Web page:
• Selecting which activities matches the subject matter being taught
  • Extra effort to bring down the noise level
  • Preparing for the security and management of the laptop in the classrooms.

Laptop and network issues

Almost all teachers (16 out of 17) find the laptop and its layout easy to use. They think it is very intuitive and also feel that the students should not have much difficulty. Most of the teachers say it takes about 1.5 hours to fully recharge the computer and that the charge lasts for about 3 hours when the computer is in use.

We had also asked the teachers, students and their family members whether they had any problem with different aspects of computer use. The biggest problem more than 50 % of the respondents mentioned was the jumpy cursor. The dust, the humid climate and the student’s sweaty hands as a result of running around might be contributing to the situation. The problem seems to be slightly more acute in Bashuki.

More than one-third of the teachers thought the sound quality needs to be improved. There either is some problem with the sound quality or that some teachers might have difficulty adjusting the sound. Since earphones are not available, difficulties arise for students and teachers when using sound related activities. They largely ask students to listen to the sound from the teacher’s laptop while teaching.

The school, students and their family members in general are carefully protecting the laptop. At home the students keep the laptop away from fire and water. Those who have a closet at home keep the laptop there when not in use. Other students securely keep the laptop in the bag. The family members are aware that the laptop should be stored securely.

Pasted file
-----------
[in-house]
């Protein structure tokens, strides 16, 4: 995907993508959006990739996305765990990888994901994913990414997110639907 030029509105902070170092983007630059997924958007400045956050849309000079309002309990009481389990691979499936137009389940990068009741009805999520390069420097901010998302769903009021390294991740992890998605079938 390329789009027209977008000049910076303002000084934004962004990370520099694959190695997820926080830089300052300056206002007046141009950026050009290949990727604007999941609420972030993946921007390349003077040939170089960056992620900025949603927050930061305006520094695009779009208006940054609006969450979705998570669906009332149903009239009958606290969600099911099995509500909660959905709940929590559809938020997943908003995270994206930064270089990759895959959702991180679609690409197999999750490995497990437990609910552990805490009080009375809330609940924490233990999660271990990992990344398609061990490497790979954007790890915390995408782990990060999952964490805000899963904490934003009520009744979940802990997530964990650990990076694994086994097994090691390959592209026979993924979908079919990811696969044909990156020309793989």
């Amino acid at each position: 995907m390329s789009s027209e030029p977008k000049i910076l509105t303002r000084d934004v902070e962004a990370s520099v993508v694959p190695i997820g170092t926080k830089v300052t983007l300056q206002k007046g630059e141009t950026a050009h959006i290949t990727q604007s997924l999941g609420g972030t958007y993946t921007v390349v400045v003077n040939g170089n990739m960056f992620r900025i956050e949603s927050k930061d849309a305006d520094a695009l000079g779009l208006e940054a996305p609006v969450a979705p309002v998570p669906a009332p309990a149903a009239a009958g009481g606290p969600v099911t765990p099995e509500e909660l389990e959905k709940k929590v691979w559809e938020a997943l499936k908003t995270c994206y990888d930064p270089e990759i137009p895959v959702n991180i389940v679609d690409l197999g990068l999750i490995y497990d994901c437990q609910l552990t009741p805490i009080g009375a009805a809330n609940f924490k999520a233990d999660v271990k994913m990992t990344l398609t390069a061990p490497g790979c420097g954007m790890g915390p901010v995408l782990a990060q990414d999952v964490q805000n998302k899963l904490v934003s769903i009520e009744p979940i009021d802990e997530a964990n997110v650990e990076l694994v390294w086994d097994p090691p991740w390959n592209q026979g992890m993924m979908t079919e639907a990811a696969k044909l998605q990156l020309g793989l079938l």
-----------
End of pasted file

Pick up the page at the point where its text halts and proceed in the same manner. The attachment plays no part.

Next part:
Difference between the two test schools

There are reasons to believe that the two schools are different. For example, teachers in Bashuki say that the community members there do not value education as much. The standardized tests taken in the early days of laptop provision also shows that the test scores in Bishwamitra are much higher than that of Bashuki. In addition, the attendance of students in Bishwamitra is more regular than in Bashuki.

There are differences in responses to some of the critical questions in these two schools which could be because of the reasons identified above. So, it is very essential to identify the root causes behind these differences. One could argue that these differences are hinting at the fact that there might be certain enabling conditions that need to be in place to make sure that the program’s objective are fully met. It could also mean that it might take time in some places to fully benefit from the initiative while we could see tangible results in some schools right away. For the pilot study, the OLE Nepal might want to seriously consider whether all the schools in the pilot phase need to be treated similarly or whether some activities, like sensitizing the community about the merits of ICT- in-education, need to be conducted in certain areas beforehand.

Some Suggestions and Recommendations

E-library and internet access

I think OLE Nepal should try to upload all the books that are in the website to student laptops sooner rather than later. This serves at least two purposes. First, students who want to read those books could easily read them. Second, the users (teachers, students and their family members) might offer some suggestions that might help further improve the way e-library is accessed (e.g. layout of the books). Needless to say the parents and teachers are really looking forward to using the e-library.

Without internet access at home, convincing others that one laptop per child is preferred to, say, a well-planned computer laptop in the school might be tougher, especially when the cost difference between these two alternatives can be substantial.